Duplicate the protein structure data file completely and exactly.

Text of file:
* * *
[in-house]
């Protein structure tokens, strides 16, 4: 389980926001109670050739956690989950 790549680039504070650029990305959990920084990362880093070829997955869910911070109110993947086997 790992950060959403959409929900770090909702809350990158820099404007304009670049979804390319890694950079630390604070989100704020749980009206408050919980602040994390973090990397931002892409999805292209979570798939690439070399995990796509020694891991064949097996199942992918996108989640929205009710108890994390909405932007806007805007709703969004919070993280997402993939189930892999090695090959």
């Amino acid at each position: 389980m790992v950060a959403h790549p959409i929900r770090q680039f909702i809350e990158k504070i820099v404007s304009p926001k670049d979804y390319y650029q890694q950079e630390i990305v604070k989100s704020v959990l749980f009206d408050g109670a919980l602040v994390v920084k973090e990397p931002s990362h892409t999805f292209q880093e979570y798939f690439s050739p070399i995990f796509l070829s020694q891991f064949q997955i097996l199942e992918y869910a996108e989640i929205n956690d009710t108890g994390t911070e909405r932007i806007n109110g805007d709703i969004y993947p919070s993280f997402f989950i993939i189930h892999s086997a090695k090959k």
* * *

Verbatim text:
[in-house]
């Protein structure tokens, strides 16, 4: 389980926001109670050739956690989950 790549680039504070650029990305959990920084990362880093070829997955869910911070109110993947086997 790992950060959403959409929900770090909702809350990158820099404007304009670049979804390319890694950079630390604070989100704020749980009206408050919980602040994390973090990397931002892409999805292209979570798939690439070399995990796509020694891991064949097996199942992918996108989640929205009710108890994390909405932007806007805007709703969004919070993280997402993939189930892999090695090959």
């Amino acid at each position: 389980m790992v950060a959403h790549p959409i929900r770090q680039f909702i809350e990158k504070i820099v404007s304009p926001k670049d979804y390319y650029q890694q950079e630390i990305v604070k989100s704020v959990l749980f009206d408050g109670a919980l602040v994390v920084k973090e990397p931002s990362h892409t999805f292209q880093e979570y798939f690439s050739p070399i995990f796509l070829s020694q891991f064949q997955i097996l199942e992918y869910a996108e989640i929205n956690d009710t108890g994390t911070e909405r932007i806007n109110g805007d709703i969004y993947p919070s993280f997402f989950i993939i189930h892999s086997a090695k090959k």